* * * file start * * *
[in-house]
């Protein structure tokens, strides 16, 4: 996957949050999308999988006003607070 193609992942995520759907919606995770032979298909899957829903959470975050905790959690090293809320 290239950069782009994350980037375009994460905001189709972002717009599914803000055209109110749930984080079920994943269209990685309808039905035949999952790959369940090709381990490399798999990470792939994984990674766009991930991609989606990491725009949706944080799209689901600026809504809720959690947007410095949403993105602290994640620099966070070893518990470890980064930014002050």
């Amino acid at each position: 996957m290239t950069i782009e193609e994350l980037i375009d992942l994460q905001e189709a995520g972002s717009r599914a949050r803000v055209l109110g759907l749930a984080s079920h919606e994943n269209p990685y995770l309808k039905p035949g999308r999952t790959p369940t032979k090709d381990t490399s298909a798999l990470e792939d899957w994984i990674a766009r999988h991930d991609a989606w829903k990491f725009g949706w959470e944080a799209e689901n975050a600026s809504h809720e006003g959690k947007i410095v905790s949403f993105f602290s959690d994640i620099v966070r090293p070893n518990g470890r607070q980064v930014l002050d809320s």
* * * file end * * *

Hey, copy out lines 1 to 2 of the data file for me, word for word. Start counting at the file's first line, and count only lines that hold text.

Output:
[in-house]
């Protein structure tokens, strides 16, 4: 996957949050999308999988006003607070 193609992942995520759907919606995770032979298909899957829903959470975050905790959690090293809320 290239950069782009994350980037375009994460905001189709972002717009599914803000055209109110749930984080079920994943269209990685309808039905035949999952790959369940090709381990490399798999990470792939994984990674766009991930991609989606990491725009949706944080799209689901600026809504809720959690947007410095949403993105602290994640620099966070070893518990470890980064930014002050």